1) Street Smart Campaign Activities. Lt. Breul provided an overview of activities in the recent round of Street Smart Campaign enforcement. It covered enforcement against pedestrians endangering themselves, motorists endangering pedestrians (not respecting pedestrians in crosswalks with flashing lights) and bicyclists riding in an unsafe manner. The Street Smart Campaign is organized by Lt. Breul using officers being paid for working overtime. It is paid for with special funds from NHTSA. Several of the activities involve teams of officers, thus the type of activities which wouldn’t be happening normally. They also involve a lot of education. Dan Hoagland of WABA got all the numbers in his recap: http://www.waba.org/blog/2011/12/safety-and-enforcement-update-bac-safety-committee-meeting-recap/
2) Follow-up from Office of Police Complaints report. (available here) The OPC report had a number of important recommendations, and the Committee is focused on making sure we follow-up on those recommendations. The fact that MPD has appointed a representative to the BAC is an important success of the report. From a substantive perpsective, there were three big recommendations in the report:
- OPC Recommendation A: Change general order 401.03 to allow officers to leave reports pending until all statements are obtained.
- MPD action so far: MPD has sent out several teletypes reinforcing that in the case where a crash participant is not at the scene (because they are at the hospital) it is the officer’s responsibility to go to the hospital to interview them. It is not clear how the general order should be changed, as it is important that police reports not be left perpetually incomplete. A change to the general order is in process, but changed language is not yet available.
- OPC Recommendation B: Include a bicycle-specific field on the PD Form 10. (crash report form)
- MPD action so far: At the hearing, Assistant Chief Burke expressed willingness to look at changes to the PD Form 10. However, the form was recently changed, and it takes a long time, so its unlikely that further changes would happen soon. Lt. Breul has committed to bringing copies of the form so that BAC can examine the extent to which bicycles are already covered in the fields.
- OPC Recommendation C: Continue training officers on bicycle safety.
- MPD action so far: Along with DDOT, MPD has rolled out a bicycle and pedestrian training module to officers, and by the end of the year, all officers will have gotten the training (electronically). However, the module has not yet been provided to WABA or BAC. This is important so that we know there are no inconsistencies between our understanding of the law and how officers are being trained. Lt Breul has committed to bringing a copy of the module to a future meeting for review by WABA and BAC.
- OPC Recommendation D: MPD should strengthen involvement in the BAC.
- MPD action: Done!
3) More robust traffic enforcment. Everyone knows that traffic in DC is extremely dangerous. However, MPD has so many different priorities to pursue, that traffic enforcement is not prioritized. There is no specific traffic enforcement division. All officers have a responsibility to do traffic enforcement in the case of egregious violations and all police districts should be doing specific traffic enforcement. In addition, there are the Street Smart Campaign activities, which generate large numbers of contacts but only in a few locations on a very limited number of days each year. Lastly, automated cameras enforce of speed limits (plus 10) and red light violations in specific locations around the city. I believe that BAC should continue to investigate traffic enforcement and pursue ways of implementing a more robust effort at traffic enforcement, including the possibility of reconstituting a traffic enforcement division.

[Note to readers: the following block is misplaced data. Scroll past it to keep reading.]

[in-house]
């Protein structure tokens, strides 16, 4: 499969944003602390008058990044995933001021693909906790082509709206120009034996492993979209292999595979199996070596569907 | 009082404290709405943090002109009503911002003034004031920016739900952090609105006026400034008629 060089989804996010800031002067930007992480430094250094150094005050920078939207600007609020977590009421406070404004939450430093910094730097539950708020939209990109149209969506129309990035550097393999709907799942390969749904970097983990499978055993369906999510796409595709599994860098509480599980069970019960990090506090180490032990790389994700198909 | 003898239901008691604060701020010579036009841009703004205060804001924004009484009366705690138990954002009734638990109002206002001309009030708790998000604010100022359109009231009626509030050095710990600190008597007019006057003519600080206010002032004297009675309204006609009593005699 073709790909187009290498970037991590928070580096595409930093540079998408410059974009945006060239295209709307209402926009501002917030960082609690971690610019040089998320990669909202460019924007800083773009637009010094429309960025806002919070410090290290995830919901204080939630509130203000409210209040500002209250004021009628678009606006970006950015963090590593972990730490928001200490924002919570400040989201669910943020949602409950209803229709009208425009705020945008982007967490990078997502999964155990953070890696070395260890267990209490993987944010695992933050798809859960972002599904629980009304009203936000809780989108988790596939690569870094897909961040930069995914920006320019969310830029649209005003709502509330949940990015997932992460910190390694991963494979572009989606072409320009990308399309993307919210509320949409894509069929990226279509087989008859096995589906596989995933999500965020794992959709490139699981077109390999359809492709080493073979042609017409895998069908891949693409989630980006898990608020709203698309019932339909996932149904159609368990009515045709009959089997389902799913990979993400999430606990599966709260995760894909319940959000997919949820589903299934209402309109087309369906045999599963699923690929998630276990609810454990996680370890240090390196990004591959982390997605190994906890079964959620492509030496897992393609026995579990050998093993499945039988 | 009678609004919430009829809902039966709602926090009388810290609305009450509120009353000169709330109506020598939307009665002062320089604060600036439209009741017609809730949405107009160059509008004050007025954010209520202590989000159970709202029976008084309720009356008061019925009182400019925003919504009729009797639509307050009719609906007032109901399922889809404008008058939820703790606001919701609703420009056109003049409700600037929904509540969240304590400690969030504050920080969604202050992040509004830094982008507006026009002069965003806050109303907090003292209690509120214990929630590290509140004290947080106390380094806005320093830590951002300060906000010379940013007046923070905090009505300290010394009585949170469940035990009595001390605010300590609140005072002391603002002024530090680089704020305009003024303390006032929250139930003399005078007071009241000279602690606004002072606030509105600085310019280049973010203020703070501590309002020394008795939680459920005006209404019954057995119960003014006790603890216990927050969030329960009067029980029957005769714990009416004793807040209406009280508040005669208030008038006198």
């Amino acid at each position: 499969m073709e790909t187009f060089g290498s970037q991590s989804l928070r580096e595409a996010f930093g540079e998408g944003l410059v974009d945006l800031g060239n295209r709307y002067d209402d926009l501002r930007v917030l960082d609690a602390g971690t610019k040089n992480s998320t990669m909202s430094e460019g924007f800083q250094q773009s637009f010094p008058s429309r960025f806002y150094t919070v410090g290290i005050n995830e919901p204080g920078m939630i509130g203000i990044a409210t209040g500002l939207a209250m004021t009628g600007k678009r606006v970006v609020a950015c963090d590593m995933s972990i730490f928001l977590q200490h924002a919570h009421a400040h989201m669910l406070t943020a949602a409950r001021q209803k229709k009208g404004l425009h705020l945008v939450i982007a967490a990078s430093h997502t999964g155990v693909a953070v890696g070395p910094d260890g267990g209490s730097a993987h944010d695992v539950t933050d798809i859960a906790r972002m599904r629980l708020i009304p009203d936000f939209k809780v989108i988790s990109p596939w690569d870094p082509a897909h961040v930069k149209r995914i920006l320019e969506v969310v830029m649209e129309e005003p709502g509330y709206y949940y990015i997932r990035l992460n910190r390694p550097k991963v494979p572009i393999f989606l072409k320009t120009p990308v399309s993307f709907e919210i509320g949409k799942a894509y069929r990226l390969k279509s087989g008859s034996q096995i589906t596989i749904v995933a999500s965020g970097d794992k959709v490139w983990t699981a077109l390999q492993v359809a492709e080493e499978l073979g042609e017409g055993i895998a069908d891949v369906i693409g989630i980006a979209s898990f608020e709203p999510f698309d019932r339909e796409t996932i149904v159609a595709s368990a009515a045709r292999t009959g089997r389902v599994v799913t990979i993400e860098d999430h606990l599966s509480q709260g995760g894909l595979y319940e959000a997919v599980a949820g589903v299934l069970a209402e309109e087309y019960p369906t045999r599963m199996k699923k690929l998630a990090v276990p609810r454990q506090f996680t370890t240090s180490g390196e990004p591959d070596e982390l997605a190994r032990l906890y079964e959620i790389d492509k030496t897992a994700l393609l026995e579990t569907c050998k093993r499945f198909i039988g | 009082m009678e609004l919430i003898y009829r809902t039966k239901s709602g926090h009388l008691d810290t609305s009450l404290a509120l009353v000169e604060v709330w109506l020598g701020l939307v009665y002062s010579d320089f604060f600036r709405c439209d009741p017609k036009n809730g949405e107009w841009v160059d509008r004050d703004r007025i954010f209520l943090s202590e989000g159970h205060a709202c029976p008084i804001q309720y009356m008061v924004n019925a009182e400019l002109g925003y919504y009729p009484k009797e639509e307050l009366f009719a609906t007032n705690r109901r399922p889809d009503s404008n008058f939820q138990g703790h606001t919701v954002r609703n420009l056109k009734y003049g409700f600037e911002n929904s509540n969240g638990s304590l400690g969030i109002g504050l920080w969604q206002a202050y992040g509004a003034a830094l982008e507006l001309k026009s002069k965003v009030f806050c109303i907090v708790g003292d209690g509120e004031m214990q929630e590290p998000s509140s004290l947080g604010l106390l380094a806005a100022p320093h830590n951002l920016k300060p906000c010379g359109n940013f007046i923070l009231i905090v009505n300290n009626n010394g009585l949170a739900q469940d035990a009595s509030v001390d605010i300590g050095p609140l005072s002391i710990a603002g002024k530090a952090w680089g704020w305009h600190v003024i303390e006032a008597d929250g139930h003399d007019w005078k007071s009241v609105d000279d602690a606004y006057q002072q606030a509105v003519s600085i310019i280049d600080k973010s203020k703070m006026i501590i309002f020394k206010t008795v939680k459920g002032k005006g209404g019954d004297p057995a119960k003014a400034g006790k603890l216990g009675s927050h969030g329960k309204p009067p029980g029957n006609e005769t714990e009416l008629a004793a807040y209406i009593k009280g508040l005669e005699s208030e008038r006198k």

4) Tidbits. We covered a lot of ground. A few interesting points here on the finer points.
- Three foot passing law enforcement. No one at the meeting knew of any instances where the 3-foot passing law had been enforced. A ticket could be given for violating the law under a broader “unsafe passing” violation code, but it remains a question whether this has been used.
- When is a police report required? A police officer is only obligated to take a police report after a crash in cases where there are either injuries or significant damage. It seems that significant damage would be high enough (maybe > $500 or $1,000) that even a totalled bicycle might not always be significant enough to take a report. This is a somewhat subjective area that BAC will continue to pursue to ensure that cyclists whose bicycles are damaged in crashes where the other driver is at fault are able to recover repair costs.
- Recovering a stolen bike. If your bike is stolen, if you are able to call 911 within a few minutes of the theft, there is a chance of recovery, as nearby officers will be alerted. Turnover is extremely fast, so a good description of both bicycle and perpetrator, and speed are key.
- Safe and non-hazardous manner. Changes to the DC code related to bicycles says: “A person shall operate a bicycle...in a safe and non-hazardous manner so as not to endanger himself or herself or any other person.” We don’t know what this means, but hope that riding in the middle of a lane or other safe and legal forms of cycling would never be penalized under this vague language. We found out at the meeting that MPD has no official interpretation of what this language means, so it is up to individual officers to use their judgement. BAC will continue to investigate how the language is being used.